Wakefield achieves efficiency gains with geographical information systems portal

Council records consolidated and made available to the public online

City of Wakefield Metropolitan District Council has achieved efficiency gains worth more than £200,000 after undertaking a complex data migration and rationalisation exercise to make its geographical information systems (GIS) available to the public online.

The council's GIS portal on its Property Information Portal website displays key council and public service locations and the services they offer on a map of the local area. The portal holds information about schools, leisure facilities, roadworks, bus and train stations, recycling collection points and flood zones.

Wakefield Council was able to launch the site after overhauling GIS records dating back to 1990.

The GIS data was migrated onto an Oracle 9i database as part of the project. To increase the speed of implementation, an out-of-the-box application - Geostore from supplier GDC - was deployed to help manage the records.

Wakefield Council also used two further applications from GDC to provide functionality for its internet and intranet - Planweb for the intranet and Planaccess for the internet.

To enable the service, the council procured a new gazetteer, Aligned Assets' Symphony, and migrated records from several legacy gazetteers to the new council-wide application.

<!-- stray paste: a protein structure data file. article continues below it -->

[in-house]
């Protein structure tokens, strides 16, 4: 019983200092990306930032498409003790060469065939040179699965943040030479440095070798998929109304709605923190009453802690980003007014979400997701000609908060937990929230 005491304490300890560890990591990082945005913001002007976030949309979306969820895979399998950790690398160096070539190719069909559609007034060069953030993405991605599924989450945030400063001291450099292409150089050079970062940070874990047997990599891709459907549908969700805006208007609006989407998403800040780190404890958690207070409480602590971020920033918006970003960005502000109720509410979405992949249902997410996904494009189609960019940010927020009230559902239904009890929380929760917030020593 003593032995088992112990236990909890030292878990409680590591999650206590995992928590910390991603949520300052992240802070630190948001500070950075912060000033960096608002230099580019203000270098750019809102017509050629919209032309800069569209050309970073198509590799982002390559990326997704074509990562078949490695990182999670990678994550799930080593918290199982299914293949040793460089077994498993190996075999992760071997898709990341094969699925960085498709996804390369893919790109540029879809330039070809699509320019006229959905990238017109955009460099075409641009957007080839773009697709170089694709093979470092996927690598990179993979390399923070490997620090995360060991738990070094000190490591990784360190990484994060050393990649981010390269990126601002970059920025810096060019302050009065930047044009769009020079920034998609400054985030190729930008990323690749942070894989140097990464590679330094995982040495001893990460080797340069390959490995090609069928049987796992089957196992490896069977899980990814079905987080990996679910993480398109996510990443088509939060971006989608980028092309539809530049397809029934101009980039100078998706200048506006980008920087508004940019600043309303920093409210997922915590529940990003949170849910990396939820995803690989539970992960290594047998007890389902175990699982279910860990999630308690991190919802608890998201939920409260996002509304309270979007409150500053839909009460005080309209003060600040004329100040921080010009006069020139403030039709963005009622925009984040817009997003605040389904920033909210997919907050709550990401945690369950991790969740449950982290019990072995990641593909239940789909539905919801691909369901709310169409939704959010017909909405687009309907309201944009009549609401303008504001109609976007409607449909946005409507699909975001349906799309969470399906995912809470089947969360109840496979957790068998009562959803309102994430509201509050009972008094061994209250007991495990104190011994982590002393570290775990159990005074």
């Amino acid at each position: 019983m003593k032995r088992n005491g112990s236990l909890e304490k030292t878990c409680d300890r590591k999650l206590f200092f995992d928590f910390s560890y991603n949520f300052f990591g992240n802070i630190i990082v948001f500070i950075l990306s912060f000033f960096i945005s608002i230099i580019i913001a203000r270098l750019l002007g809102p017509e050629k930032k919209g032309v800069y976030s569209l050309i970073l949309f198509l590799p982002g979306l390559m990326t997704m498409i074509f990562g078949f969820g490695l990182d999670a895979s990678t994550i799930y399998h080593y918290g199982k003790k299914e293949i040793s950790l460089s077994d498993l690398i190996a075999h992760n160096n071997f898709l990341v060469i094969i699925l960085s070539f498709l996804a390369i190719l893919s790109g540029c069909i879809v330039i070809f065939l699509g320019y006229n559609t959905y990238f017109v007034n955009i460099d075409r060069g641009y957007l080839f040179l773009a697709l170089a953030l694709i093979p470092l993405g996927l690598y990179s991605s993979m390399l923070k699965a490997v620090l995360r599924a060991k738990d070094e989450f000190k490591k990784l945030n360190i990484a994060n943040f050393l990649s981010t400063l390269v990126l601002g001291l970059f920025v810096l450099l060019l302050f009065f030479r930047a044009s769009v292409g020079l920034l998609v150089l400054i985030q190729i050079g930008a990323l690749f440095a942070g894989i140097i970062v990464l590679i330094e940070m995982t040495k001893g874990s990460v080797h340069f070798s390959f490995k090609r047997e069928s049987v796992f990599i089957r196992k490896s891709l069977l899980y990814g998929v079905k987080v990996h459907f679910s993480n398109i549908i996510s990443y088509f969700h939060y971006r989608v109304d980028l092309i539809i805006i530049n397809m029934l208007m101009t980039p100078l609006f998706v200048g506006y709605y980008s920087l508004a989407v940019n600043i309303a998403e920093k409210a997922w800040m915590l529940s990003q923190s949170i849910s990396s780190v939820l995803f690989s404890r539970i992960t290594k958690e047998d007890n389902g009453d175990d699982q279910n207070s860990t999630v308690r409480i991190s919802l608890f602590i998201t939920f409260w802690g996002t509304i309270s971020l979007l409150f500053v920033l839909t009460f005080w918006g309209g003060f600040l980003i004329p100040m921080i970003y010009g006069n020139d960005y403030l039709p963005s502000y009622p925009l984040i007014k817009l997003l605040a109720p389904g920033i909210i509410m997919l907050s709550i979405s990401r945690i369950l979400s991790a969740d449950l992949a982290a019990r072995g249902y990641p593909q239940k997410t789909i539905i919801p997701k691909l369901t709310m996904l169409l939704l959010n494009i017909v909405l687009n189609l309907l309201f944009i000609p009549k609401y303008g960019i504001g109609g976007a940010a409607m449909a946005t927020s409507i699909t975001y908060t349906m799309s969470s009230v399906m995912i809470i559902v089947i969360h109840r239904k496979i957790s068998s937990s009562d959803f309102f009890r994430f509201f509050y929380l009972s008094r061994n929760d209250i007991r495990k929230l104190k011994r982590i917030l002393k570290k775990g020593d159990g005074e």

By overhauling its GIS records, Wakefield Council said it had contributed towards 10 of the 14 priority areas where joined-up service delivery was essential for compliance with Whitehall's Implementing Electronic Government agenda.

The GIS project cost Wakefield more than £250,000 to implement. The £200,000 efficiency savings to date are a mixture of cashable gains, which contribute towards the council's Gershon efficiency targets, and non-cashable gains, which do not.

The overhaul has enabled the council to commission its Fundamental Performance Review of Liveability in Wakefield. The GIS project will allow it to map the liveability review's findings to physical locations throughout the city.

The council is putting a range of other records on the online system. These include police and community safety information, licensing information and health information, including GP surgeries, pharmacies, hospitals, opticians and dentists.

With the service, GIS records will also be available to those making online planning applications. Maps will be included as a standard feature in all the council's online services.

In addition, the overhaul has helped Wakefield Council to submit accurate local address information to the National Land and Property Gazetteer.

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